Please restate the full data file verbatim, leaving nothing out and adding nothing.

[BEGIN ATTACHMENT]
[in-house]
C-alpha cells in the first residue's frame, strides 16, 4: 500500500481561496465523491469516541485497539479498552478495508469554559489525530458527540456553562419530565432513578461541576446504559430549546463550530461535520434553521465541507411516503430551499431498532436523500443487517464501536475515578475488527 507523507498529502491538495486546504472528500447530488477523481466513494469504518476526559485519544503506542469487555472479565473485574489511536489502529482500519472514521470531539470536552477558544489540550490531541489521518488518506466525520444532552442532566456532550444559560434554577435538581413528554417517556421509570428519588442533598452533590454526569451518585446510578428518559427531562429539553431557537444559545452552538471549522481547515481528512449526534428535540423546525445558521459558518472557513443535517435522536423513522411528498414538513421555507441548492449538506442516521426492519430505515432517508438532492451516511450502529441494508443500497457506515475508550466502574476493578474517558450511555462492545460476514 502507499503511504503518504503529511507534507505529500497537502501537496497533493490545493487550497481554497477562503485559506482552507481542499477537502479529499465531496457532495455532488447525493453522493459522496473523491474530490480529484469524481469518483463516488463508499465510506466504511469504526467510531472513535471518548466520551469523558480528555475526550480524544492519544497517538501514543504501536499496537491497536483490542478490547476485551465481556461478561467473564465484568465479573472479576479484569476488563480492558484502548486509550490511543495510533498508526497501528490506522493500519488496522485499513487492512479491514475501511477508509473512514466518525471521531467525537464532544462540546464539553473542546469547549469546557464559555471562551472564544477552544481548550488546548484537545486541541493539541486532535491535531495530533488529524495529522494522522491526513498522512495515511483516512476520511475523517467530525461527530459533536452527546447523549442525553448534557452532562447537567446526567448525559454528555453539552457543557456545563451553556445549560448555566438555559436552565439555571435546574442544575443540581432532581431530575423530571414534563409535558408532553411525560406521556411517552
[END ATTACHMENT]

[in-house]
C-alpha cells in the first residue's frame, strides 16, 4: 500500500481561496465523491469516541485497539479498552478495508469554559489525530458527540456553562419530565432513578461541576446504559430549546463550530461535520434553521465541507411516503430551499431498532436523500443487517464501536475515578475488527 507523507498529502491538495486546504472528500447530488477523481466513494469504518476526559485519544503506542469487555472479565473485574489511536489502529482500519472514521470531539470536552477558544489540550490531541489521518488518506466525520444532552442532566456532550444559560434554577435538581413528554417517556421509570428519588442533598452533590454526569451518585446510578428518559427531562429539553431557537444559545452552538471549522481547515481528512449526534428535540423546525445558521459558518472557513443535517435522536423513522411528498414538513421555507441548492449538506442516521426492519430505515432517508438532492451516511450502529441494508443500497457506515475508550466502574476493578474517558450511555462492545460476514 502507499503511504503518504503529511507534507505529500497537502501537496497533493490545493487550497481554497477562503485559506482552507481542499477537502479529499465531496457532495455532488447525493453522493459522496473523491474530490480529484469524481469518483463516488463508499465510506466504511469504526467510531472513535471518548466520551469523558480528555475526550480524544492519544497517538501514543504501536499496537491497536483490542478490547476485551465481556461478561467473564465484568465479573472479576479484569476488563480492558484502548486509550490511543495510533498508526497501528490506522493500519488496522485499513487492512479491514475501511477508509473512514466518525471521531467525537464532544462540546464539553473542546469547549469546557464559555471562551472564544477552544481548550488546548484537545486541541493539541486532535491535531495530533488529524495529522494522522491526513498522512495515511483516512476520511475523517467530525461527530459533536452527546447523549442525553448534557452532562447537567446526567448525559454528555453539552457543557456545563451553556445549560448555566438555559436552565439555571435546574442544575443540581432532581431530575423530571414534563409535558408532553411525560406521556411517552